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The Optimal Threshold for GST on Imported Goods

Publication Details

  • The Optimal Threshold for GST on Imported Goods (WP 16/01)
  • Published: 8 Mar 2016
  • Status: Current
  • Author: Creedy, John
  • Pages: (2),i-iv,1-20
  • ISBN: 978-0-908337-51-4 (Online)
  • Ref. No: WP 16/01
  • Pub. type: Working Papers

The Optimal Threshold for GST on Imported Goods

Published 8 Mar 2016

Author: John Creedy


This paper examines the determination of the optimal threshold value for Goods and Services Tax (GST) for imported units arising from internet orders. The concept of an optimal threshold is wider than simply the maximisation of revenue net of administrative costs. At the optimal threshold, the marginal cost of funds from GST is equated to the ratio of the marginal value of public funds to their marginal social value, reflecting the value judgements of a decision maker. The marginal cost of funds allows both for compliance costs and the marginal excess burden arising from a small increase in the threshold. Illustrative numerical values are reported, showing the sensitivity to administrative costs, the demand elasticity and, importantly, value judgements.


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Executive Summary

1 Introduction

2 Net Revenue Maximisation

3 The Optimal Threshold

4 Marginal Changes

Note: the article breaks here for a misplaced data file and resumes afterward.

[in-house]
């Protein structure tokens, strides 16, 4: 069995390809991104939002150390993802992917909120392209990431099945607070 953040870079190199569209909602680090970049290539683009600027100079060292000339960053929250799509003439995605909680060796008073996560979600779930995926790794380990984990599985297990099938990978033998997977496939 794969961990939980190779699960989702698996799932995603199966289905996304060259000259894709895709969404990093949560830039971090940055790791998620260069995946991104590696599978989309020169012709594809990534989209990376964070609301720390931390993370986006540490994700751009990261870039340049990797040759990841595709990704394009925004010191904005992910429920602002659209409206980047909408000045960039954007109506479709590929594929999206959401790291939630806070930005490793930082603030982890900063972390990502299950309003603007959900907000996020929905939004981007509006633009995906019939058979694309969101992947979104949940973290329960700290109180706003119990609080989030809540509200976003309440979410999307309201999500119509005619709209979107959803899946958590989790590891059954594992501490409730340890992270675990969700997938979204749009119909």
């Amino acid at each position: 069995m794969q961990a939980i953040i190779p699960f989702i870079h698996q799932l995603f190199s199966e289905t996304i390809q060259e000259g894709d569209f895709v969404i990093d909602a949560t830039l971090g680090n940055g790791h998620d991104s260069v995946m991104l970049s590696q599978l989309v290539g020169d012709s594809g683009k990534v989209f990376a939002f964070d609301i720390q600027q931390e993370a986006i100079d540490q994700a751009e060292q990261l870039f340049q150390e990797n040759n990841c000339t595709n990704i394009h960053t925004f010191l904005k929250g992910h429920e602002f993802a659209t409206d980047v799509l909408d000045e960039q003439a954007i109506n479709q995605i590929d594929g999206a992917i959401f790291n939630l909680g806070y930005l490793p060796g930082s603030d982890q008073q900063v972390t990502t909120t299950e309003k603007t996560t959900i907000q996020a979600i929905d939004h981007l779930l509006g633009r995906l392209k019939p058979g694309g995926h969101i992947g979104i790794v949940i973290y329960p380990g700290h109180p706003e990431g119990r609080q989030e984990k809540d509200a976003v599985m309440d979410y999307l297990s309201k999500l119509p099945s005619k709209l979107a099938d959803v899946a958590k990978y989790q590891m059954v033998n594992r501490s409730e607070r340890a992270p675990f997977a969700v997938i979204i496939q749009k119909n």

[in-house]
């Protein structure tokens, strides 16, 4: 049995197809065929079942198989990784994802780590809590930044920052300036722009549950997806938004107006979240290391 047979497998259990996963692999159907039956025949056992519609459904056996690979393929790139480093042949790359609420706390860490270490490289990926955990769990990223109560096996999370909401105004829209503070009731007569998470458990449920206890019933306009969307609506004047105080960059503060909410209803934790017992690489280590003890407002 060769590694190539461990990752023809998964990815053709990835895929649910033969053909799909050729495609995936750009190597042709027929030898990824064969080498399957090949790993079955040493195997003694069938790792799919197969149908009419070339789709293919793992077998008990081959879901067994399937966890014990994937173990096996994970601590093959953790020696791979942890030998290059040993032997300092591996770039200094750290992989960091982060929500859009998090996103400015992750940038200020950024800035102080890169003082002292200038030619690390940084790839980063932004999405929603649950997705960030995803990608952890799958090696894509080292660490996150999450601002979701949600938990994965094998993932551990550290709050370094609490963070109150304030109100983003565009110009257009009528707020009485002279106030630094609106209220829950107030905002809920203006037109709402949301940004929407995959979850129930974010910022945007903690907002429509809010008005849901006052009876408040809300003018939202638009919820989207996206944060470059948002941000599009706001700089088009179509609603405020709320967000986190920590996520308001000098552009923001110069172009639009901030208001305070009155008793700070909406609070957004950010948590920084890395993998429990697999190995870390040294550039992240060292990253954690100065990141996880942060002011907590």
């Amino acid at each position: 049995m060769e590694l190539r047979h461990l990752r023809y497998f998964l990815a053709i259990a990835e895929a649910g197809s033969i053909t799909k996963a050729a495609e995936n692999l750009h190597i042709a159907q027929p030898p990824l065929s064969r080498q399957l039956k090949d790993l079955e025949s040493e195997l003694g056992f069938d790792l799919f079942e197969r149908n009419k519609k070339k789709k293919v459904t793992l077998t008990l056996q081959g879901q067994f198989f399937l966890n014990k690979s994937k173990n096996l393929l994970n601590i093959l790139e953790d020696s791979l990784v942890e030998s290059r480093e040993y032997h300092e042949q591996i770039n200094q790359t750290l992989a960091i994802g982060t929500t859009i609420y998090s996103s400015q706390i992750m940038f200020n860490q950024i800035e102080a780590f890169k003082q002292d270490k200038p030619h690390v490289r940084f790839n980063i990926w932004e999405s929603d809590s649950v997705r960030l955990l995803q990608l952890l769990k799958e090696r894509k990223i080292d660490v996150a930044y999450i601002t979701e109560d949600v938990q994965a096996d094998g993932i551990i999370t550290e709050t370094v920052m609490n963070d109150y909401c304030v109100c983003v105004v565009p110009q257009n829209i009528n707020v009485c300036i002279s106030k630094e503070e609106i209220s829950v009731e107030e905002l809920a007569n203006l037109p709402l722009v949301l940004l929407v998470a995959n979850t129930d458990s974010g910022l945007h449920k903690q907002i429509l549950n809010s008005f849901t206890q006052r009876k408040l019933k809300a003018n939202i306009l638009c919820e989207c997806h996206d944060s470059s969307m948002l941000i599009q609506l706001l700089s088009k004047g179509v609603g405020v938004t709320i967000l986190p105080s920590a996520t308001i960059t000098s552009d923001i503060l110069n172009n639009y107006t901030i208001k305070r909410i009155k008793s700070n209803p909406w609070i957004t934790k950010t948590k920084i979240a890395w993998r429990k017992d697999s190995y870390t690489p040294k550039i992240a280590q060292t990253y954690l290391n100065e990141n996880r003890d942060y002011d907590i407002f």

5 The GST Threshold

6 Some Illustrative Examples

7 Conclusions

Appendix: Non-constant Administrative Costs


twp16-01.pdf (442 KB) pp. (2),iv,1–20


I am grateful to Eina Wong and Norman Gemmell for discussions during the preparation of this paper. I should also like to thank Matt Benge, Steve Cantwell and Penny Mok, who provided helpful comments on an earlier version.


The views, opinions, findings, and conclusions or recommendations expressed in this Working Paper are strictly those of the author(s). They do not necessarily reflect the views of the New Zealand Treasury or the New Zealand Government. The New Zealand Treasury and the New Zealand Government take no responsibility for any errors or omissions in, or for the correctness of, the information contained in these working papers. The paper is presented not as policy, but with a view to inform and stimulate wider debate.


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